The first movement in the desired direction was to make the simple 40’ by 70’ church structure larger. Dr. Porter expressed this desire to the Vestry in 1867 and Mr. Theodore Wagner told him to get a draftsman and contractor and if the cost was reasonable that he would pay for the alterations. Thus, the rear wall was removed and a recessed chancel and a chamber to accommodate a new organ was constructed in 1868. The side galleries and rear gallery were removed, the flat ceilings was removed and altered, pews were added and provision for a center aisle was accomplished. A white marble altar was installed, and a white marble cross placed upon it. This altar cross was a first in the Diocese. In 1871, the rear of the church was once again removed and the present domed recessed chancel was constructed and paid for entirely by Dr. Porter. The congregation at that time pledged funds to construct the transepts and raise the roof to install our present hammer-beam roof modeled after that in Trinity Hall, Cambridge, England. Stained glass windows were also installed. The building was complete. It was a building filled with Christian symbolism – a far cry from the absence of such things in our colonial churches. The stained glass windows each had appropriate symbols to be reminders of writers of the Gospels and the sacraments. Even the tiles paving the sanctuary that we gaze upon as we receive communion depict “the Way of the Cross” and the “Crucifixion.” In all it became a magnificent church full of color and reverent symbolism.

    Immediately following the architectural alterations of the church, Dr. Porter began introducing other changes. He tells of expressing his wishes to Mr. Trenholm that his choir boys wear surplices to cover their shabby clothes during worship. Mr. Trenholm told him he would purchase the cloth if Dr. Porter would enlist the women of the Parish to sew the vestments. In this way involving the women should assure the acceptance – and it did. It is related that the women became anxious to see the choir vested. He began using colored stoles with seasonal color hangings for the pulpit and reading desk. He placed candles on the altar and introduced a processional cross causing quite a stir in the community. He also began wearing Eucharistic vestments and introduced the vested choir and choral Eucharist on Easter Sunday of 1872. This was done with permission of Bishop Howe, his congregation, and the Vestry. To quote the Vestry minutes of April 2, 1872: “Whereas it has been the aim and desire of the Rector and Vestry of the Parish to advance in every possible way, within their power, its spiritual interest and growth by the full and consistent exercise of the teachings, privileges and customs of the Protestant Episcopal Church; it is with unfeigned gratitude and approbation that the Vestry witnesses the initial steps of the Rector towards the re-establishing of the time honored usage in the form of worship in our Venerable Church, as practiced in the Old and in many parts of the New World; but, unhappily, so long abandoned in our mist; and we congratulate him upon the success and sweet influence of the new services of Easter Day, in which we recognize the dawn of a more Church-like form of worship, and a heartier rendering of praise to our Heavenly Father from “these cold hearts of ours.” While the congregation, vestry, and Bishop approved the vested choir and choral Eucharist, it caused quite a stirring in the City. Much was said about “going to Rome,” but now these customs are widespread in the Diocese. Being first often results in initial condemnation but finally general acceptance. Dr. Porter’s and the Church of the Holy Communion’s most outstanding contribution to the diocese was the improvement of the use of the liturgy to raise the standards of worship. [/blockquote]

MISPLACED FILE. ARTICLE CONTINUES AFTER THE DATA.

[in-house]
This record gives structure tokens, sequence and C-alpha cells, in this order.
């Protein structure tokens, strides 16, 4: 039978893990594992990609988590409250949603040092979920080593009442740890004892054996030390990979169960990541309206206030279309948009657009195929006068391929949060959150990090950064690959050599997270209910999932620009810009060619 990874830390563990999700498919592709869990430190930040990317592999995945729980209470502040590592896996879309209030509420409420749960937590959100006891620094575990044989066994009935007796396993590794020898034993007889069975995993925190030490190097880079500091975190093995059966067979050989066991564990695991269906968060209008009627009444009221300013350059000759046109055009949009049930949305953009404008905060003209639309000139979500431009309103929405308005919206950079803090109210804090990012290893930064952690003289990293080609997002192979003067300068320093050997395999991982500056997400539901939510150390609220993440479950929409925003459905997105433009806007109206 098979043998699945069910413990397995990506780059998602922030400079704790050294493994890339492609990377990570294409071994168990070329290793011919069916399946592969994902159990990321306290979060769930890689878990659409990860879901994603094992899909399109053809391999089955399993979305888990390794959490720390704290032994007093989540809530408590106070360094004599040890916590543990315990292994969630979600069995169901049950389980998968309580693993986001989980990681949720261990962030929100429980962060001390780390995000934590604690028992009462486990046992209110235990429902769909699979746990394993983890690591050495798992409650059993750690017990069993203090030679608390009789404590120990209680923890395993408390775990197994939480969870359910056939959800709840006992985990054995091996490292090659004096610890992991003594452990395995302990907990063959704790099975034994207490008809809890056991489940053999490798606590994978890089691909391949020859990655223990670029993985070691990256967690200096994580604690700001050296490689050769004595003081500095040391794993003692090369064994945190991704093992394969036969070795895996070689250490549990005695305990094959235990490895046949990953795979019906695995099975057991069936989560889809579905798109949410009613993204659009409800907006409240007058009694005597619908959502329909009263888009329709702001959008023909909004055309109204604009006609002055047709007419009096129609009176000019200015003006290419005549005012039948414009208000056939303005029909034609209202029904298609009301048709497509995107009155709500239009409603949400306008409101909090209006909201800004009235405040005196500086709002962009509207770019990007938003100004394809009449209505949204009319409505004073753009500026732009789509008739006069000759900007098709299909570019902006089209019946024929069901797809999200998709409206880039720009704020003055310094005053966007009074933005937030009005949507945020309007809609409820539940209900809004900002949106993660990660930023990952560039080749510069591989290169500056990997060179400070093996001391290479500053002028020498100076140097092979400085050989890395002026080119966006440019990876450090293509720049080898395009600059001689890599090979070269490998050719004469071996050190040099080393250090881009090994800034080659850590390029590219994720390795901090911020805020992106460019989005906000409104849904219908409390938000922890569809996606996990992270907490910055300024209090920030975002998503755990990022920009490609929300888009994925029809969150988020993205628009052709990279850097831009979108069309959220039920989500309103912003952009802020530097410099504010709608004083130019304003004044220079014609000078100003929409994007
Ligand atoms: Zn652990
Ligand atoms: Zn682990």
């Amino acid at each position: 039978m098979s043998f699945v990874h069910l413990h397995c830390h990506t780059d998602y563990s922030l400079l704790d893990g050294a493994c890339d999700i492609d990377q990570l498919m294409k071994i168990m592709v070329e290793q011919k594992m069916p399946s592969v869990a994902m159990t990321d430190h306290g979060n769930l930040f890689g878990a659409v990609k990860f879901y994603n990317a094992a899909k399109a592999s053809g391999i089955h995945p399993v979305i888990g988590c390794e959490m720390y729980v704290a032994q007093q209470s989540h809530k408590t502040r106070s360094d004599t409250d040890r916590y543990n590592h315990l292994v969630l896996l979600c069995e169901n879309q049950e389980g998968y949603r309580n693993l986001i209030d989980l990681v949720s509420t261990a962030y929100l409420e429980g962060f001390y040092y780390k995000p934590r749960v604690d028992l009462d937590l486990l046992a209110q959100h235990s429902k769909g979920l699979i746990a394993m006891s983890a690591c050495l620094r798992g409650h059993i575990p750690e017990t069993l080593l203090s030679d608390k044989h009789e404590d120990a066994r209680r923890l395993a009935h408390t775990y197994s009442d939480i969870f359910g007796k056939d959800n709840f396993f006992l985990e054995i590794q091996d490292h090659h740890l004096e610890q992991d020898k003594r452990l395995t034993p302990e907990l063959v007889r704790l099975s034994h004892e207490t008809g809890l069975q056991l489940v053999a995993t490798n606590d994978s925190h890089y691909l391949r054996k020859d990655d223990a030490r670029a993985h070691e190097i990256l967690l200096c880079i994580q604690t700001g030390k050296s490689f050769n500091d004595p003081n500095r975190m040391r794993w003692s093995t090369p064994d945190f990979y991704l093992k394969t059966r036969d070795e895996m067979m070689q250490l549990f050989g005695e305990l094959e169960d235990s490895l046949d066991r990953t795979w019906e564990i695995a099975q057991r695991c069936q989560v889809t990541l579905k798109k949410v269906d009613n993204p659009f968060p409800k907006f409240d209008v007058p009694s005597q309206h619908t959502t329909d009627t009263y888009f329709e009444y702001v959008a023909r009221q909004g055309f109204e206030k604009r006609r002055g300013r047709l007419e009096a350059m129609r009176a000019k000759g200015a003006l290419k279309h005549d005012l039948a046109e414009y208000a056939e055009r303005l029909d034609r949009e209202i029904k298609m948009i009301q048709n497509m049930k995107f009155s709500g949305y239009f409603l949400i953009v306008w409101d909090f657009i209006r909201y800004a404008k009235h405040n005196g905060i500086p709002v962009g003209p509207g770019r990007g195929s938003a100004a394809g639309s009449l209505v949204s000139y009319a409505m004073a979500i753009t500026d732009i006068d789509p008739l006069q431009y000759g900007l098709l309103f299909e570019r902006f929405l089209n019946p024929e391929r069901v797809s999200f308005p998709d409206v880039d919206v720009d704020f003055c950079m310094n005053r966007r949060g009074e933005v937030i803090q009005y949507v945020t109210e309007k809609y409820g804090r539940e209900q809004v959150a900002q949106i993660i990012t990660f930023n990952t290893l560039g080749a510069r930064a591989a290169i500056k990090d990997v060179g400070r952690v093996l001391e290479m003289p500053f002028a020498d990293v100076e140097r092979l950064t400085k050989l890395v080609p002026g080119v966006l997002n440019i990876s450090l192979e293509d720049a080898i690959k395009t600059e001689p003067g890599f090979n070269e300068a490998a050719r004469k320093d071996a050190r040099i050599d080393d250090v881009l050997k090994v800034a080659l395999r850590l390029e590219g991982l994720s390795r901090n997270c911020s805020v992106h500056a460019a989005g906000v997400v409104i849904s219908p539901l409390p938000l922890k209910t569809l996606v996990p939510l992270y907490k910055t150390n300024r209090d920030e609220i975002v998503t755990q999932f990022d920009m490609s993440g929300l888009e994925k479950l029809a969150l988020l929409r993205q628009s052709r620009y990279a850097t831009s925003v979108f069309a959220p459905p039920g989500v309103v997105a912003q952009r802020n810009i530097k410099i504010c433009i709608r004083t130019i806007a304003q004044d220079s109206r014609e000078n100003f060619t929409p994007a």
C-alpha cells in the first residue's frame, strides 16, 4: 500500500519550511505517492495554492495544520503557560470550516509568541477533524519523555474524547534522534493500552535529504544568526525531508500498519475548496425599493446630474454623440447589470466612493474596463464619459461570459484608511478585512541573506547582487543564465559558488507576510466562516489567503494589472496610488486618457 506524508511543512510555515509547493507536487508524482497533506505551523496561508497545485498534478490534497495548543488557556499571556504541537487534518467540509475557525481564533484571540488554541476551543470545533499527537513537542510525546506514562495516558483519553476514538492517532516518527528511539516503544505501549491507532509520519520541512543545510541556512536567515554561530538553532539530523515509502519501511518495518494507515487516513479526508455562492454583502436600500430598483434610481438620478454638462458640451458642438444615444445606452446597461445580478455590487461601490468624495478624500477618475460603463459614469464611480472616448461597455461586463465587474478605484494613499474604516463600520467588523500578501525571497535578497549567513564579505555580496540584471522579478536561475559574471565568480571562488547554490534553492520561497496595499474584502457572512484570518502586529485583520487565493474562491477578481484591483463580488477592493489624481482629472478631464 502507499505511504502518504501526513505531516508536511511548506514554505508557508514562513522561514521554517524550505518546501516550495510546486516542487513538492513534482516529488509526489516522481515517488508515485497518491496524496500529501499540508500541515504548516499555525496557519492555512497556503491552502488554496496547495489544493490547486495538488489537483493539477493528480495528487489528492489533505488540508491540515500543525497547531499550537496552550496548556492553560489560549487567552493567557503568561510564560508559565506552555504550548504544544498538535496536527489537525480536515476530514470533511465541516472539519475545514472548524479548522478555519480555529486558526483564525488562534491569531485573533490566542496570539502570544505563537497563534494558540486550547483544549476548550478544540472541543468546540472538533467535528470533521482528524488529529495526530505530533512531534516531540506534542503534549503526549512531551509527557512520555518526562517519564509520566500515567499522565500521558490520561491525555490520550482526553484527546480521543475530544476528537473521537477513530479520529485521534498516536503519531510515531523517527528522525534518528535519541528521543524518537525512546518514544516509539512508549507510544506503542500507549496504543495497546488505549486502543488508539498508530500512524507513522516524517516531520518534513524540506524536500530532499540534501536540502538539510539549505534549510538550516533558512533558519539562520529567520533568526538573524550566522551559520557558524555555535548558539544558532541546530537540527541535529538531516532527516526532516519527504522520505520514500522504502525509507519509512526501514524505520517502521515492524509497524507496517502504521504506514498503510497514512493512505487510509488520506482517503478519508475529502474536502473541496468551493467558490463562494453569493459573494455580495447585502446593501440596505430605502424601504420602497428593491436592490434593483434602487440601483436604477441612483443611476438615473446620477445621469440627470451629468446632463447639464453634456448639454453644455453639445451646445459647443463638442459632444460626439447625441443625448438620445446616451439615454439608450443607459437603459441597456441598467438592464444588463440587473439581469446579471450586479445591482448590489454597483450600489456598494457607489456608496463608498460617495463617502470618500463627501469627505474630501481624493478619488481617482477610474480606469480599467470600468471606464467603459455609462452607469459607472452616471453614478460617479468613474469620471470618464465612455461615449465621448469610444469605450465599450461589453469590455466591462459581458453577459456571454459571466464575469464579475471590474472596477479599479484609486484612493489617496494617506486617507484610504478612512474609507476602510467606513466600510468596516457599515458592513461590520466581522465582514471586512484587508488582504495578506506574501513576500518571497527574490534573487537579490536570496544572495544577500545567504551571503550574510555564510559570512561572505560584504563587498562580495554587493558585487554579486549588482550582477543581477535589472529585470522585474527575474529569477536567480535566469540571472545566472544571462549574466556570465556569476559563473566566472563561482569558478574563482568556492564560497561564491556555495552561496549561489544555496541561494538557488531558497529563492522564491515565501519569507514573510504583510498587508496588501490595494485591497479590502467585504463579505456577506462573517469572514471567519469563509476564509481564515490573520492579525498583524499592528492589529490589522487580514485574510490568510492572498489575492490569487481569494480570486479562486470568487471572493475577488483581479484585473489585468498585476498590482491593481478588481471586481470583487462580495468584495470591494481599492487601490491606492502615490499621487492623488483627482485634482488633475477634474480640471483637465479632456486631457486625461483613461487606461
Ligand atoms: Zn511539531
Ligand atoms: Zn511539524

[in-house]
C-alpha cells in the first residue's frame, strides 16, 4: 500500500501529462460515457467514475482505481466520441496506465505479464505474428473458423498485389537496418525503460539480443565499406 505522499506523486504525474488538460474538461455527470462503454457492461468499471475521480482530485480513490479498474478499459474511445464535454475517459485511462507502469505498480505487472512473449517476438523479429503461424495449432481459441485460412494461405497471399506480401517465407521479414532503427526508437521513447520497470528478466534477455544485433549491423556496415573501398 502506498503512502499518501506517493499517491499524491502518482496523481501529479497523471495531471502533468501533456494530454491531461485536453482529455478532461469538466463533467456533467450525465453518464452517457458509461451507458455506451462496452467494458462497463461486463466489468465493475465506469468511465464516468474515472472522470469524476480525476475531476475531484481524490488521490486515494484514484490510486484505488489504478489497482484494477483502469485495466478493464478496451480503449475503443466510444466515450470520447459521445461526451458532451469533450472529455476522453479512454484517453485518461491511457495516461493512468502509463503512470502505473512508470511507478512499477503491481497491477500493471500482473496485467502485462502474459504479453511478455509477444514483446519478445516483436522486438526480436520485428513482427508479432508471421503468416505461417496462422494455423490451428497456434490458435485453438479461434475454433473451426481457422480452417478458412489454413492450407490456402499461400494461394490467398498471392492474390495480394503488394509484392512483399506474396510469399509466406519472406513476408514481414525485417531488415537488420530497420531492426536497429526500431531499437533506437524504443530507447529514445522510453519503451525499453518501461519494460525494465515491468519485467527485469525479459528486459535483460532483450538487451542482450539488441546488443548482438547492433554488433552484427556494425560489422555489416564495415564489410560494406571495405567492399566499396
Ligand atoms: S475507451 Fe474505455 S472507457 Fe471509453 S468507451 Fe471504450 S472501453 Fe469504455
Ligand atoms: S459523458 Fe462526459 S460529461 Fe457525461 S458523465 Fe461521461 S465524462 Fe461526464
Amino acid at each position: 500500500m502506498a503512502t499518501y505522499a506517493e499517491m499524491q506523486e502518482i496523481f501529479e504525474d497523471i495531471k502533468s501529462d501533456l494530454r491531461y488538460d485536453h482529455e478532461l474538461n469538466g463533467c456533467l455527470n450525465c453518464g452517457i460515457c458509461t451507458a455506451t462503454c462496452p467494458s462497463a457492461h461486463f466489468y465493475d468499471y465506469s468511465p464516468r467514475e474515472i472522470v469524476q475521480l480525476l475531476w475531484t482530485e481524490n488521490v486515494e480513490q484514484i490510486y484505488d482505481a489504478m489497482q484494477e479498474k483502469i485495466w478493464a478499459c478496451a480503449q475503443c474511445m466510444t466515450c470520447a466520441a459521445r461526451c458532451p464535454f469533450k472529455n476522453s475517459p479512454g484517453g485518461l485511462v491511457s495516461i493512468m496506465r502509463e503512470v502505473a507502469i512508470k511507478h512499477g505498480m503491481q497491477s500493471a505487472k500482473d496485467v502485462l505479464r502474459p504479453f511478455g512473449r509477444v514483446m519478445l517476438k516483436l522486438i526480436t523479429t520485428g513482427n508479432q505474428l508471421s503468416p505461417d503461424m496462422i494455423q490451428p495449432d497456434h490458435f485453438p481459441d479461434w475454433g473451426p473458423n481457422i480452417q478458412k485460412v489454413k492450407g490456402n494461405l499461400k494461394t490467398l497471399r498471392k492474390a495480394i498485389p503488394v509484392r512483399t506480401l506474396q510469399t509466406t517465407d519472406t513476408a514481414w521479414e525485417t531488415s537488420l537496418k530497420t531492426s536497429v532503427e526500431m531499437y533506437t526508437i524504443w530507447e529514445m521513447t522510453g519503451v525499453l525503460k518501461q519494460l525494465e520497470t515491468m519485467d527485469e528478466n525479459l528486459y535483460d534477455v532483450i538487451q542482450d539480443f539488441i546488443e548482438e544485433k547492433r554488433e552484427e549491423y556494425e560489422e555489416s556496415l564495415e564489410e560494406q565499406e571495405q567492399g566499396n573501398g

In other words, many of the practices that the REC didn’t widely practice at its founding in mid-19th Century America weren’t widely practiced in the Episcopal Church of the time either — otherwise Anthony Toomer Porter wouldn’t have had to introduce them in Charleston, South Carolina!

    Had Cummins lived past 1876 thngs likely would have been different. If Muhlenberg had agreed to become the first bishop elected in the REC things may have been different as well (or maybe not — Muhlenberg only outlived Cummins by one year). Regrardless, the REC is increasingly reaching out to other orthodox Anglicans and for that I am very thankful!

  15. wvparson says:

    To be fair it wasn’t Bishops Cummins and Cheney who drew the REC away from its Anglican roots. When Cummins died Nicholson, a Dispensationalist, began the pull towards Bible College type evangelicalism, abolishing vestments etc, while Fellows espoused a more liberal stance. Only in Chicago did the surplice survive. In England the Free Church of England and the Reformed Episcopal Church, they later merged, retained most low church Anglican customs. Strong personalities in a small emerging movement may easily pull a separated body away from its roots.

  16. Drew says:

    #15 The fellow that you’re thinking of was Bishop Samuel Fallows, and, like all of us, he was a mixed bag. While he avoided the fundyism evident in other parts of the new movement, he was a bit liberal (one can avoid funyism without going too far in the other direction!).

    [blockquote]Strong personalities in a small emerging movement may easily pull a separated body away from its roots. [/blockquote]

    And frequently do. Another factor is the vacuum created when a key leader dies shortly after the founding of said moment. It happened with Cummins in the REC and the Machen in the Othodox Presbyterian Church.